The electrical activity of the neurons that populate the human brain is part of the basis of all thoughts, feelings and acts that we perform. That’s why it’s so difficult to understand what neurons do in every moment; everything that makes up our mental life consists of that inexplicable leap that goes from the frequency with which neurons send electrical impulses to the transformation of this simple thing into mental processes in all their complexity.

In other words, there is something in the way these nerve cells coordinate with each other that causes sensations, thoughts, memories to appear , etc.

Of course, it is still far from being understood in a detailed way what kind of electrical signals in one part of the brain produce such a thought in a specific person and at a specific time, but there is something that is known about the functioning of the organ of the mind; depends on something known as neural oscillatory activity , that is, frequencies of firing electrical impulses that generate what is known as the different types of brain waves .

Oscillations in neuronal electrical activity

The concept of oscillation in the activity of neurons refers to the different rhythms and frequencies that express electrical activity in the central nervous system. This idea is very broad, and is applied both to what an individual neuron does and to a group of neurons working in a network .

For example, the oscillation can refer to the degree of electrical activation of a single neuron over time, measuring the rate at which the appearance of a nerve impulse becomes more likely according to the degree of depolarisation; but it can also be used to refer to the frequency at which several neurons in a group send out signals almost simultaneously .

In any case, in all cases these oscillations in electrical activity can be represented by waves through encephalography, in a similar way to that in which the heartbeat is measured through the electrocardiogram.

Types of brain waves

As we have seen, the activity of the brain’s neurons is not absolutely chaotic, but follows a very complex logic in which it can be noticed how different neurons fire electrical signals almost at the same time in a continuous way.

This frequency constituted by the activity of several neurons forms what is known as brain waves , activation patterns that, unlike what occurs with the activation frequency of a single neuron, are powerful and clear enough to be recorded by placing sensors outside the scalp (through encephalography, one of the most widely used technologies in research on the nervous system).

In turn, brain waves can be classified into different types according to their frequency , that is, the time that passes between the moments when many neurons fire electrical signals at the same time.

These types of brain waves are called Delta waves, Theta waves, Alpha waves, Beta waves, and Gamma waves.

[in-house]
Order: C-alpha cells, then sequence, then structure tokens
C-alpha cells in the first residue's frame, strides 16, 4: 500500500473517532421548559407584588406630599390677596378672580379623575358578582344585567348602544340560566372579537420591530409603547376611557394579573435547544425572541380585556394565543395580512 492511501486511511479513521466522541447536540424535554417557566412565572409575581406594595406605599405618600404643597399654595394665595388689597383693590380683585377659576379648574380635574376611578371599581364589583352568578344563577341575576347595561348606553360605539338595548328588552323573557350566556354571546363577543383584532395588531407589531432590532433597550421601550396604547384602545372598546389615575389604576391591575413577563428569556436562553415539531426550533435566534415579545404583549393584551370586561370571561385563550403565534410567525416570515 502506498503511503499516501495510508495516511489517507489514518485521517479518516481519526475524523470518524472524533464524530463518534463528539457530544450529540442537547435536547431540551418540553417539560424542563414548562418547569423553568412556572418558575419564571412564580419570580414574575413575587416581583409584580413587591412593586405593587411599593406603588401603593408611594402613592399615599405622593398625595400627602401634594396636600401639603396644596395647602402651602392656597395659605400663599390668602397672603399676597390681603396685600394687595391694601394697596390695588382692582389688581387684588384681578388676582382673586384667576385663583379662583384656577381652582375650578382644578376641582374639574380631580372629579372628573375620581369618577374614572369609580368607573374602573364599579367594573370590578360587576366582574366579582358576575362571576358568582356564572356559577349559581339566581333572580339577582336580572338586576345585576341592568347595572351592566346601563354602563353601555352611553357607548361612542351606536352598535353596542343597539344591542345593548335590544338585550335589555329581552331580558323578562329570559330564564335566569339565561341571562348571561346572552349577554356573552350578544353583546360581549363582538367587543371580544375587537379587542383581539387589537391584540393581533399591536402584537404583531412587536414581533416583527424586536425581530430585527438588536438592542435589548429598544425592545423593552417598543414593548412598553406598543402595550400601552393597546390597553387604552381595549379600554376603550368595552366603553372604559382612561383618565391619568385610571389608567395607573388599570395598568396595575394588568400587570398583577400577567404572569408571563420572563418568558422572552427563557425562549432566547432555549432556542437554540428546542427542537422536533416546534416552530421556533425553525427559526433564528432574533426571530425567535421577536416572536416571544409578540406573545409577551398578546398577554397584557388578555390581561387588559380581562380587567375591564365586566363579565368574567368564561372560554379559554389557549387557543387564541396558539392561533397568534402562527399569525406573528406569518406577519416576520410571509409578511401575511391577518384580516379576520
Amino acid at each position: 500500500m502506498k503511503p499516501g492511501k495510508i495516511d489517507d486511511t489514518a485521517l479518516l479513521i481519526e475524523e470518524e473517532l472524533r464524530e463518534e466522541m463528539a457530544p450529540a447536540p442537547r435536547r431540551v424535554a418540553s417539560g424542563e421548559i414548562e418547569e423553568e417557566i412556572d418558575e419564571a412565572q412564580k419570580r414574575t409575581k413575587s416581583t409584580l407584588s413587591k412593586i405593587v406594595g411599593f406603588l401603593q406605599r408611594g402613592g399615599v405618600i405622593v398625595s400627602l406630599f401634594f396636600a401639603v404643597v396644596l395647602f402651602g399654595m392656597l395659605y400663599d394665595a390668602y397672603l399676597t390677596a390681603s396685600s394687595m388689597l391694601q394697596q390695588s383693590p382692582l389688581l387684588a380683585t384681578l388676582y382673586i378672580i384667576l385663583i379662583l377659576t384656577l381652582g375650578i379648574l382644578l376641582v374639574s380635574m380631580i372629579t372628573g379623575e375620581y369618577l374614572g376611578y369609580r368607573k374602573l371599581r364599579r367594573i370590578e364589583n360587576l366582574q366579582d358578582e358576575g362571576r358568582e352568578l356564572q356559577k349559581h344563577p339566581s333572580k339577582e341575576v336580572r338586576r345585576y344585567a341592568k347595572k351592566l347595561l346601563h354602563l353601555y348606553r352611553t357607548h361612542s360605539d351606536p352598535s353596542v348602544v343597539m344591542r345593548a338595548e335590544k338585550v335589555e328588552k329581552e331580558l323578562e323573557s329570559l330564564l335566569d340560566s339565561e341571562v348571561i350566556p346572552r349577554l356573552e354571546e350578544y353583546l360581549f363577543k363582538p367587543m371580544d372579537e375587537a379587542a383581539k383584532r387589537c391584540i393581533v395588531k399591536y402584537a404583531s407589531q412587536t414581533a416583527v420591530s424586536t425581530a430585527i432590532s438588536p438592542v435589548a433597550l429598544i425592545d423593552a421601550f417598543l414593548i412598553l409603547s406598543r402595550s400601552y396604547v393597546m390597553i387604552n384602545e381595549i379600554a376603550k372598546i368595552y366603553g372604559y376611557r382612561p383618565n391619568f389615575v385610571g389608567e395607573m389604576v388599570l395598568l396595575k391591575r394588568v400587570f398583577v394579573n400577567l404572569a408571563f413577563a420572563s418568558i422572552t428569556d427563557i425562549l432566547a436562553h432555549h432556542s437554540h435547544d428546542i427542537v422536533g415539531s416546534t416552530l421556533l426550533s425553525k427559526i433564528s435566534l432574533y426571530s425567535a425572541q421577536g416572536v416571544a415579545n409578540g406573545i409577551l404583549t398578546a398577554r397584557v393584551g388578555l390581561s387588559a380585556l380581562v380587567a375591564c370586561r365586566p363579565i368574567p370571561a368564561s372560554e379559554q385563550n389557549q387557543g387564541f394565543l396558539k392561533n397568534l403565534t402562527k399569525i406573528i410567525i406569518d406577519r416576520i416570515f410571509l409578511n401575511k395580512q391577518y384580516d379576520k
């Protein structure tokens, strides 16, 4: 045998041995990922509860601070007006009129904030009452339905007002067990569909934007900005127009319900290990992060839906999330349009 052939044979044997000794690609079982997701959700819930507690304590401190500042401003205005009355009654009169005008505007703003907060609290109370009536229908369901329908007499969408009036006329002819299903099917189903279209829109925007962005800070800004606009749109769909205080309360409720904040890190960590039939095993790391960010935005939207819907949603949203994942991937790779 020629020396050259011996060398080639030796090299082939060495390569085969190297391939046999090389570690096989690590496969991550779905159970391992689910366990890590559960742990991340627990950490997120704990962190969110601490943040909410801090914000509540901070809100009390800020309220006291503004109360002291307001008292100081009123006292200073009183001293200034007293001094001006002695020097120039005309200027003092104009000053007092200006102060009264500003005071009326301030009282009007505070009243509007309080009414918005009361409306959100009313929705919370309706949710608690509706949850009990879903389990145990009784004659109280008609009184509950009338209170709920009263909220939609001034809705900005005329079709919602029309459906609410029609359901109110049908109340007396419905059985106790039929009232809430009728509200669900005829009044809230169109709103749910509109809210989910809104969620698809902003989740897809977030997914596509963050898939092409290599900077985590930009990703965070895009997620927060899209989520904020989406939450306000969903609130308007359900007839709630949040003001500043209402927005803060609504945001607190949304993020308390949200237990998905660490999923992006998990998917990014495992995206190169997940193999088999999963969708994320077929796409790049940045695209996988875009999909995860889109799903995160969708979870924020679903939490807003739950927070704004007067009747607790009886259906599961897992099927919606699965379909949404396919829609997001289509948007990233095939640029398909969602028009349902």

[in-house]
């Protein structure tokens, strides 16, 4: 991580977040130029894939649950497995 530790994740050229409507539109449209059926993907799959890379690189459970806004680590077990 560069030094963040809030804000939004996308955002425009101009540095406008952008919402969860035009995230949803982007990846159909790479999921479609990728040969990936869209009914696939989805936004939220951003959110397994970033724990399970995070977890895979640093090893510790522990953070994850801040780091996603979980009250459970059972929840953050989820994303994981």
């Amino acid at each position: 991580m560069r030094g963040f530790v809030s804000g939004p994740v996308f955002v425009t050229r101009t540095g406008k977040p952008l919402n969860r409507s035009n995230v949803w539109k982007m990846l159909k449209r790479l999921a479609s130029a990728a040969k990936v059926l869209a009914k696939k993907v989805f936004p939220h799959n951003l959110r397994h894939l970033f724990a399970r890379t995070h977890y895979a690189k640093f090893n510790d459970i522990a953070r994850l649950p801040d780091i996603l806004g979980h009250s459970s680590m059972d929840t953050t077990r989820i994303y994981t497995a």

1. Delta Waves (1 to 3 Hz)

Delta waves have the highest wavelength , which means that their frequency is very low. They are characteristic of the deep sleep phase, which is the one we rarely dream about. However, the fact that they represent the activation patterns of this phase of deep sleep does not mean that the brain is relatively off. Although it is in a state of rest, it is not activated, but it is busy with processes that do not depend on being in a state of consciousness.

2. Theta waves (3.5 to 7.5 Hz)

After the Delta waves, the Theta waves are the ones with the largest wavelengths. You are associated with states of deep calm , relaxation and immersion in memories and fantasies, and also with the stage of REM sleep, which is the one we dream about. Therefore, when these waves appear it is estimated that there is consciousness or that it is very likely that there is, although it is a consciousness disconnected from what is happening around us and focused on imaginary experiences.

3. Alpha waves (8 to 13 Hz)

Alpha is a type of brain wave that has a higher frequency than theta, although it is still related to states of relaxation. For example, can appear during walks in a park, when lying on a beach or watching television . Thus, they are not typical of the state of sleep, but of deep calm, an intermediate step.

4. Beta waves (12 to 33 Hz)

In the Beta waves the neural activity is intense. They are related to actions that require remaining in a certain state of alert and agile attention management , such as a speech before a wide audience, the process of answering an exam question, etc.

Therefore, this type of brain waves is linked to an agile handling of the focus of attention, depending on the objectives, and with the concern for what is happening in the present, normally around us, since it is necessary to react quickly to possible unforeseen events.

5. Gamma Waves (25 to 100 Hz)

These are the type of brain waves with the highest frequency and lowest amplitude. They appear in waking states and it is believed that their presence is related to the appearance of consciousness , to the amplification of the attentional focus and to the management of memory.